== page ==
The criteria for TSI are two fold. The relative movements of structures due to traffic loading (laterally, vertically and rotationally) must be within the tight limits imposed by the Eurocodes, and the stresses in the rails due to traffic and thermal loading cannot exceed the tensile and compressive restrictions provided, once again, by the Eurocodes. There are, however, a few missing criteria. The limits noted in the Eurocodes are only correct for UIC 60 Rail on straight (radius less than 1500km), ballasted, track on heavy concrete sleepers spaced at 650mm intervals. There is some guidance on concrete fixings in the original research; but curvature has yet to be commented on.
The view of Network Rail appears to be that the radii limitation can be relaxed, with agreement, if there is additional lateral restraint (in the form of dagger boards, etc.), however its effect on the analysis is still unclear.
At A Glance
Typically the uncertainty surrounding geotechnical properties means that more detailed GI may reduce conservatism in values, thus reducing movement.
|Expansion Device on One Side||70%|
|Expansion Devices on Both Sides||100%|
You should never undertake an analysis without a good idea of what the answer should be. To this effect the ‘restraint coefficients’ provided in the Eurocode hand calculation method provide a simplified suggestion: apply a proportion of the total breaking load to the fixed pier, as shown in the above table. From the lateral load and moment, and an estimated ground spring, you can get a ballpark figure for the movement expected in the TSI analysis. The following rules of thumb can also give you a feel for the answer before you start:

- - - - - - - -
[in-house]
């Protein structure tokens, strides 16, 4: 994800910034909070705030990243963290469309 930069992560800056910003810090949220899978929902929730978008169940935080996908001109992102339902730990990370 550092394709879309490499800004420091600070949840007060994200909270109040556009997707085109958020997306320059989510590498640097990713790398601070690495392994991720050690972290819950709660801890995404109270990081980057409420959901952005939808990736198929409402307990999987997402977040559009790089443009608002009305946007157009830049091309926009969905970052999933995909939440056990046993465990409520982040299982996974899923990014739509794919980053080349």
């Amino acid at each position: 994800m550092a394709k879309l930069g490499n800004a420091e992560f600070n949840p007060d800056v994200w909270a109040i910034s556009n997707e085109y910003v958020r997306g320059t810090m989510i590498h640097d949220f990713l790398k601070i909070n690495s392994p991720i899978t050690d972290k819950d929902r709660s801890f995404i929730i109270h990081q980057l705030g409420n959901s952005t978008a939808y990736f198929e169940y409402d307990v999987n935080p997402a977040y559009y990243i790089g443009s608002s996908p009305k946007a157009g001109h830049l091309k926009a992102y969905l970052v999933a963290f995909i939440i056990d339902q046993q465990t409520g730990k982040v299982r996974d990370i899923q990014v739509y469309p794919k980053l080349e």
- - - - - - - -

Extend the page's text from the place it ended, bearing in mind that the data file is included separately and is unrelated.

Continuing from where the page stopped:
- Expansion joints are required for steel bridges longer than 60m
- Concrete bridges longer than 90m will need expansion joints
- These spans can be doubled for centrally fixed bridges
- Medium span consecutive bridges with shorter start/end spans perform well
- Movement of tall bridges will be dominated by the pile design
- Movement in short bridges will be dominated by surface ground properties
If the bridge fails there is not a lot that can be done, structurally, to resolve the issue (remember the first thing I said in this series was: do the TSI first). Typically the uncertainty surrounding geotechnical properties means that more detailed GI may reduce conservatism in values, thus reducing movement. Similarly changes to articulation and span (note the rules of thumb above) can help rescue a failing structure. It is often conservative to apply to rules of linear superposition to a TSI analysis and, for close-cases, it may be worth building a stress history/combined loadcase approach into the model.
And so ends my series on Track/Structure Interaction; it’s been fun, and I’ve learnt a lot putting it all together. Let’s hope next time I have to do some heavy research it’s into something more interesting!
Note that the bare facts of these articles are quoted from Network Rail (typically NR/L3/CIV/020) and research by the UIC (774-3R). The rest is interpretation and notes from a graduate’s experience. As always, your attention is drawn to the disclaimer at the bottom of every page.